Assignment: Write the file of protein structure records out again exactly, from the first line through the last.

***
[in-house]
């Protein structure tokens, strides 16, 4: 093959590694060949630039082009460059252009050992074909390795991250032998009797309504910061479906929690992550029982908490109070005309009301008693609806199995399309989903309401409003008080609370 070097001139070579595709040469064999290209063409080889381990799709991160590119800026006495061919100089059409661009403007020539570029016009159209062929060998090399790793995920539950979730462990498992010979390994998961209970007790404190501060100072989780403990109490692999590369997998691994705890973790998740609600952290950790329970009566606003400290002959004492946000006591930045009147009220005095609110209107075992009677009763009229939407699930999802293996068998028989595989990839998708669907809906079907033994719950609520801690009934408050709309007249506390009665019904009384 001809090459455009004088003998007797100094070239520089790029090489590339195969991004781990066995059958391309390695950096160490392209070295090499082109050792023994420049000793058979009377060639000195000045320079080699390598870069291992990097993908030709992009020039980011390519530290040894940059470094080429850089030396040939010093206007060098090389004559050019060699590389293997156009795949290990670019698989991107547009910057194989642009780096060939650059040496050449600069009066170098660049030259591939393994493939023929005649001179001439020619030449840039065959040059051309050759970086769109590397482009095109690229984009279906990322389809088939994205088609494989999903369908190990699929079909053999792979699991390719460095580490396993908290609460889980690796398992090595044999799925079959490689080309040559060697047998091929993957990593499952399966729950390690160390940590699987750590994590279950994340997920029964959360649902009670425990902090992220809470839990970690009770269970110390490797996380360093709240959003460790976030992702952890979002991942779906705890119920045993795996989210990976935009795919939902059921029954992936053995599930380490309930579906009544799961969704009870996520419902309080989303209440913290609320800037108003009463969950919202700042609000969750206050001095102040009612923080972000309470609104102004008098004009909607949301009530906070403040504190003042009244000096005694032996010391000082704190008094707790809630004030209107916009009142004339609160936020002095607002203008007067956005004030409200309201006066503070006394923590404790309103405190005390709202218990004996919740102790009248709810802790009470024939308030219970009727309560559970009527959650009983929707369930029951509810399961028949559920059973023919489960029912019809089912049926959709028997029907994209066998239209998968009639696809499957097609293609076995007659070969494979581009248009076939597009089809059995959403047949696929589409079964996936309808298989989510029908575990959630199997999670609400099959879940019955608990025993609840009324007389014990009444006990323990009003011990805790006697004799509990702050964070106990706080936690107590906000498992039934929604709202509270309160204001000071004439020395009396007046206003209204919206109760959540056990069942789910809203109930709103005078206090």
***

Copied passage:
[in-house]
């Protein structure tokens, strides 16, 4: 093959590694060949630039082009460059252009050992074909390795991250032998009797309504910061479906929690992550029982908490109070005309009301008693609806199995399309989903309401409003008080609370 070097001139070579595709040469064999290209063409080889381990799709991160590119800026006495061919100089059409661009403007020539570029016009159209062929060998090399790793995920539950979730462990498992010979390994998961209970007790404190501060100072989780403990109490692999590369997998691994705890973790998740609600952290950790329970009566606003400290002959004492946000006591930045009147009220005095609110209107075992009677009763009229939407699930999802293996068998028989595989990839998708669907809906079907033994719950609520801690009934408050709309007249506390009665019904009384 001809090459455009004088003998007797100094070239520089790029090489590339195969991004781990066995059958391309390695950096160490392209070295090499082109050792023994420049000793058979009377060639000195000045320079080699390598870069291992990097993908030709992009020039980011390519530290040894940059470094080429850089030396040939010093206007060098090389004559050019060699590389293997156009795949290990670019698989991107547009910057194989642009780096060939650059040496050449600069009066170098660049030259591939393994493939023929005649001179001439020619030449840039065959040059051309050759970086769109590397482009095109690229984009279906990322389809088939994205088609494989999903369908190990699929079909053999792979699991390719460095580490396993908290609460889980690796398992090595044999799925079959490689080309040559060697047998091929993957990593499952399966729950390690160390940590699987750590994590279950994340997920029964959360649902009670425990902090992220809470839990970690009770269970110390490797996380360093709240959003460790976030992702952890979002991942779906705890119920045993795996989210990976935009795919939902059921029954992936053995599930380490309930579906009544799961969704009870996520419902309080989303209440913290609320800037108003009463969950919202700042609000969750206050001095102040009612923080972000309470609104102004008098004009909607949301009530906070403040504190003042009244000096005694032996010391000082704190008094707790809630004030209107916009009142004339609160936020002095607002203008007067956005004030409200309201006066503070006394923590404790309103405190005390709202218990004996919740102790009248709810802790009470024939308030219970009727309560559970009527959650009983929707369930029951509810399961028949559920059973023919489960029912019809089912049926959709028997029907994209066998239209998968009639696809499957097609293609076995007659070969494979581009248009076939597009089809059995959403047949696929589409079964996936309808298989989510029908575990959630199997999670609400099959879940019955608990025993609840009324007389014990009444006990323990009003011990805790006697004799509990702050964070106990706080936690107590906000498992039934929604709202509270309160204001000071004439020395009396007046206003209204919206109760959540056990069942789910809203109930709103005078206090």